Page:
Every ride tells a Story
Although former business co-ordinator Jim Miller insists, “we’re really not about rides and games,” Story Land nevertheless adds something new every year or two. The park’s rides are most accurately described as “family amusement rides” rather than “thrill rides” or “kiddie rides,” intended to accommodate parents and young children at the same time. Here’s a list of the 21 rides currently operating at Story Land and who supplied them:
– Flying Fish (Flying Scooters), Larson International
– Henrietta’s Eggs-traordinary Tractors (Do-Re-Mi Tractor), SBF
– Crazy Barn (Crazy House), Preston & Barbieri
– Swan Boats, RP Creations/in-house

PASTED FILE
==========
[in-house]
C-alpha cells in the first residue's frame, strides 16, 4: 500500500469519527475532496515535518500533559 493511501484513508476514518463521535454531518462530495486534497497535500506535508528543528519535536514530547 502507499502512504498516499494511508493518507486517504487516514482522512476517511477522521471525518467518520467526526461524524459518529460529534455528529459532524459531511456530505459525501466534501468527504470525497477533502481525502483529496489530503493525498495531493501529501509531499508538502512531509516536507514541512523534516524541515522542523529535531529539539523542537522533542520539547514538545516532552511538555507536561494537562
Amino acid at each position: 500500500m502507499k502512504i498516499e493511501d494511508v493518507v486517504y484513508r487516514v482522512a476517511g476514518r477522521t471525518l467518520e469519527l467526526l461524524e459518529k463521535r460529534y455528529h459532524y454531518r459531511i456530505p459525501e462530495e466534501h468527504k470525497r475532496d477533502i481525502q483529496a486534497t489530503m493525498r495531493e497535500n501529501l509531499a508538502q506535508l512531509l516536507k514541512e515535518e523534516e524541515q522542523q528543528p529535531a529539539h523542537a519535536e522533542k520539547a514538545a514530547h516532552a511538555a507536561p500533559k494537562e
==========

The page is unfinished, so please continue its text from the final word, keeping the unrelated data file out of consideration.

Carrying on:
– Cuckoo Clockenspiel, Wisdom/in-house design
– Whirling Whales (Dive Bomber), Wisdom
– Great Balloon Chase (Ferris Wheel), Zamperla
– Slipshod Safari, new cars/wagons by Kubota 2000
– Polar Coaster, OD Hopkins & Morgan
– Turtle Twirl (Tilt-a-Whirl), Sellner
– Bamboo Chutes (Log Flume), OD Hopkins
– Dr Geyser’s Remarkable Raft Ride, OD Hopkins
– Alice’s Tea Cups, Philadelphia Toboggan Company
– Silver Mine Tour (interactive walk-though), in-house
– Dutch Shoes (elevating merry-go-round), Allen-Herschell
– Antique Carousel, Heyn 1800s
– Buccaneer Pirate Ship (passenger boat), Jimmy Jones Boatyard
– Story Land Queen (passenger boat), in-house
– CP Huntington railroad trains (five engines, four in service), Chance
– Antique Cars, Chance
– Cinderella’s Pumpkin Coach, Mountain Valley Fabrication/in-house